Wyoming Toad

 

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  • White-faced ibis foraging. Credit: USFWS.

    Wyoming toad. Credit: Sara Armstrong / USFWS.

  • White-faced ibis foraging. Credit: USFWS.

    Wyoming toad at the Saratoga National Fish Hatchery. Photo Credit: Bridget Fahey / USFWS

Wyoming toad (Bufo baxteri)

The Wyoming toad (Bufo baxteri) was a common sight on areas of the Laramie Plains, Albany County, Wyoming, into the early 1970s but the populations crashed in the middle 1970s. The Wyoming toad was listed as endangered by the U.S. Fish & Wildlife Service www.fws.gov in January 1984.

This toad is a glacial relic known only from Albany County, Wyoming.  It formerly inhabited flood plains, ponds, and small seepage lakes in the shortgrass communities of the Laramie Basin.  The diet of this species includes ants, beetles, and a variety of other anthropods.  Adults emerge from hibernation in May or June, after daytime maximum temperatures reach 70 degrees F.

Males attract females to breeding sites by their calls. Eggs, in gelatinous strings, are laid from mid-May to early June, and the larvae usually transform by mid-July.

As is the case with other amphibian species, spraying of insecticides to control mosquitoes, changes in agricultural practices, increased predation, disease, and climatic changes have been suggested as causes of the decline, but nothing definite has been identified (see http://www.usgs.gov ). Recently, the amphibian chytrid fungus (Batrachochytrium dendrobatidis) has been reported in the captive and wild populations. 


Species description »

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Adult snout-vent length averages about 2.2 inches. Females grow slightly larger than males. The dorsal surface of the body has rounded warts intermediate in size between those of the Great Plains toad (Bufo cognatus) and the Boreal toad (Bufo boreas). The cranial crests fuse medially to form an elongated boss, a ridge with a median groove, or paired ridges. The boss is often cornified. Postorbital ridges are indistinct or absent. The tympanum is round, smaller than the eye. Cutting tubercles on the hind foot are well developed. Background color is dark brown, gray, or greenish with small dark blotches and a rather indistinct median line. Some individuals have well defined light lateral stripes. The belly is spotted; males have a dark throat. Photographic analysis has shown that individual toads can be identified by the variation in their skin color and wart patterns.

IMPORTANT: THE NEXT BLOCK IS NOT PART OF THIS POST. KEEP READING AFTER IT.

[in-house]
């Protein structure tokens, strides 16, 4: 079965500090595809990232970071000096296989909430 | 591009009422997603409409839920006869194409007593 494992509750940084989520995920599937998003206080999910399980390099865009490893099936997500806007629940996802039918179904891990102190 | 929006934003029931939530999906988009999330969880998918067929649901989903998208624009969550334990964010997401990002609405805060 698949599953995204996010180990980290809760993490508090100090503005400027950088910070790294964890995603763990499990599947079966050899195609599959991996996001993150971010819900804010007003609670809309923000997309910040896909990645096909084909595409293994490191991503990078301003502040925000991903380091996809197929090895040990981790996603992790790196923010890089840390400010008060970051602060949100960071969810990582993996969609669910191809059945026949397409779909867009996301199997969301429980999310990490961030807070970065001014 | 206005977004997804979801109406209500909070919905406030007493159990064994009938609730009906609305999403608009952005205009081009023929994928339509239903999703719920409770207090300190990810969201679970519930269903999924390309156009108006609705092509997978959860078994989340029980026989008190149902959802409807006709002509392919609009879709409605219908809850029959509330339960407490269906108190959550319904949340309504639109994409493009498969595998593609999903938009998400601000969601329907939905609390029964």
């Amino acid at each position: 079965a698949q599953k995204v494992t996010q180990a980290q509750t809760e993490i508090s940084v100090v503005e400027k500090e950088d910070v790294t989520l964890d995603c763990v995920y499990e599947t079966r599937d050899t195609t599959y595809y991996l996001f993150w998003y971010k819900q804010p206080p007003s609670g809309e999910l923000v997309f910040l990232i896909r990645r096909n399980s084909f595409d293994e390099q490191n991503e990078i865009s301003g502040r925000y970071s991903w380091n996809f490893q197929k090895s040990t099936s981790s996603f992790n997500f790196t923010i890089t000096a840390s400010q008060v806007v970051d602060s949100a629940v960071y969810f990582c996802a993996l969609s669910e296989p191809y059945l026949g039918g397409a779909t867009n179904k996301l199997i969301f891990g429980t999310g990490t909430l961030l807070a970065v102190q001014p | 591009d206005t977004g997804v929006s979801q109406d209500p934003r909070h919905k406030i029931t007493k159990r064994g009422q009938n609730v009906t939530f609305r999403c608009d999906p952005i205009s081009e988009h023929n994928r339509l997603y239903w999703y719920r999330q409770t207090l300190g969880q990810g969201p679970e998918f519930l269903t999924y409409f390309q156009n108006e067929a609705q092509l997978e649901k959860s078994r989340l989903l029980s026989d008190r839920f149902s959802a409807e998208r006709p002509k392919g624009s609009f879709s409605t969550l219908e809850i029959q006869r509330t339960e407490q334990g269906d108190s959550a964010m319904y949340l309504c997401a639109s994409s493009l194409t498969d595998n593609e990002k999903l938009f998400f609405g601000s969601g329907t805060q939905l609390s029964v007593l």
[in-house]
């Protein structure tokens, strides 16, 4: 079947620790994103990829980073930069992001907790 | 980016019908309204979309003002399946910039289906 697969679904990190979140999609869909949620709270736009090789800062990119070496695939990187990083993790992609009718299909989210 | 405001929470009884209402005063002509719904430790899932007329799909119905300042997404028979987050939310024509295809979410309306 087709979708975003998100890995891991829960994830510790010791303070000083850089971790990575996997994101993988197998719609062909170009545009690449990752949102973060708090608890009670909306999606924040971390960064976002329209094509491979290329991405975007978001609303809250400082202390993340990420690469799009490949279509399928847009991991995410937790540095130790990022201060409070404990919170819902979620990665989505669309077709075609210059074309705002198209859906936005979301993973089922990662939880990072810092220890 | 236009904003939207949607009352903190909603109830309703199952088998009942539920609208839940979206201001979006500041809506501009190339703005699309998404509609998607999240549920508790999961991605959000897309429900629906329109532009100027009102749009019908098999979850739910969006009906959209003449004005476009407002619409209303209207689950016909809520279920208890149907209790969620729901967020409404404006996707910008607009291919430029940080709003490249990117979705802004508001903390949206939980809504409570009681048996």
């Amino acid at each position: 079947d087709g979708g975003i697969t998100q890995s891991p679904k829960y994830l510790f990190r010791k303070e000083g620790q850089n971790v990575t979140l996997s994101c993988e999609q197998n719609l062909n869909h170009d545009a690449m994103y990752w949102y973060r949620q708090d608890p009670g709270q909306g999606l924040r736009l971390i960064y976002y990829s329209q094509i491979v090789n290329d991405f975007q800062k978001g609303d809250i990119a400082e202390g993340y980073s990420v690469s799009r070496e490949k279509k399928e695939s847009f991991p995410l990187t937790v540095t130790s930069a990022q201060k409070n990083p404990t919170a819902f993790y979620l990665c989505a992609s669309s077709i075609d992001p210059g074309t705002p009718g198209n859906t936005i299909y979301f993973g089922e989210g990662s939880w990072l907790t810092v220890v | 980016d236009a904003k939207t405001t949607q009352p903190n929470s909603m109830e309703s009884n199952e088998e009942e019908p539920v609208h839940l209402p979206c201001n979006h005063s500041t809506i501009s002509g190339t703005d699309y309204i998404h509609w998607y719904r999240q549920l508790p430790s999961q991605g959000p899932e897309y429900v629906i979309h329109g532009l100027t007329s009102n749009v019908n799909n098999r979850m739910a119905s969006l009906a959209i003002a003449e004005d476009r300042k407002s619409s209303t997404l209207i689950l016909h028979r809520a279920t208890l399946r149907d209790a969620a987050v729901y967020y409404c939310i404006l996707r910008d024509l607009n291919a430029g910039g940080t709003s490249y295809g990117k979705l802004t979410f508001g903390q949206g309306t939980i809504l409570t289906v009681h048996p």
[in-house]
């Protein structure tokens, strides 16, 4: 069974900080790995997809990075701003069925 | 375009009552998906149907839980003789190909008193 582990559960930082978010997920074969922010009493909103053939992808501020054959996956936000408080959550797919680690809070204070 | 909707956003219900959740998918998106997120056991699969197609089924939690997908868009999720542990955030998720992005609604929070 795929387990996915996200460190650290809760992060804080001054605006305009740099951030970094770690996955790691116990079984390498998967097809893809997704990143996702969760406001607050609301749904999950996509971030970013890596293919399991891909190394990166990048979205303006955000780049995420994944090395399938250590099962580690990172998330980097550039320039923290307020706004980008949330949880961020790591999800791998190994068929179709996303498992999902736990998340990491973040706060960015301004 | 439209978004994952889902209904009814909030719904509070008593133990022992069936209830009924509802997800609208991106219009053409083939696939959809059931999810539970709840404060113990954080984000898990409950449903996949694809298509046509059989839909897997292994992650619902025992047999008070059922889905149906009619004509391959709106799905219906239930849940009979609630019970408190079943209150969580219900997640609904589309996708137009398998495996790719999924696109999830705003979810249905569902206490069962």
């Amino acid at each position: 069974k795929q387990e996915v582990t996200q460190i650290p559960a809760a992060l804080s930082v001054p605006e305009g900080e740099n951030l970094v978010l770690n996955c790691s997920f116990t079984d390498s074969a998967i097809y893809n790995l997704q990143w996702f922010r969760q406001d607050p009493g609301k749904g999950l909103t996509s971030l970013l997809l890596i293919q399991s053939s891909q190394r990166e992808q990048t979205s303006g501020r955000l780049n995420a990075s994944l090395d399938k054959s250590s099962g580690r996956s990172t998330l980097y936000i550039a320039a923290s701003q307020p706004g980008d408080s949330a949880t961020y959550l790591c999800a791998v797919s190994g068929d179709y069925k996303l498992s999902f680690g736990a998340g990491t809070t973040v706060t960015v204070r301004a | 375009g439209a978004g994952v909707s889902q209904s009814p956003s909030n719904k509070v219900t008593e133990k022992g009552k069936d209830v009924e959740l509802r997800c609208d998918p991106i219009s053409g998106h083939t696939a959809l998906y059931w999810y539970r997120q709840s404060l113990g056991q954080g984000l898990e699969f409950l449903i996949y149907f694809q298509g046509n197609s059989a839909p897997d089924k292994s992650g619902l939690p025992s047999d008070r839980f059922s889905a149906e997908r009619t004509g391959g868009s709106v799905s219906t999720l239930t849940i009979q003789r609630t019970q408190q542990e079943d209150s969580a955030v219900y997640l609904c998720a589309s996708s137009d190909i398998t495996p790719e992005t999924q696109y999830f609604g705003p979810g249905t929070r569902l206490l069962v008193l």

This toad can be distinguished by other toad species present in Wyoming by the small adult size and by the fused cranial crests.


Recent actions & links »

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ON February 7, 2014, the Service announced the availability of a draft revised recovery plan for the Wyoming toad. The Service solicits review and comments from the public on the draft revised plan through April 10, 2014.

On October 6, 2006, the Service published a notice of initiation of a 5-year review.

Numerous facilities are currently involved in the captive breeding, refugia, and reintroduction of the Wyoming toad.  Included are

Wyoming toad species profile

 

The mission of the U.S. Fish and Wildlife Service is working with Others to conserve, protect, and enhance fish, wildlife, plants and their habitats for the continuing benefit of the American People.
Last modified: July 08, 2015
All Images Credit to and Courtesy of the U.S. Fish and Wildlife Service Unless Specified Otherwise.
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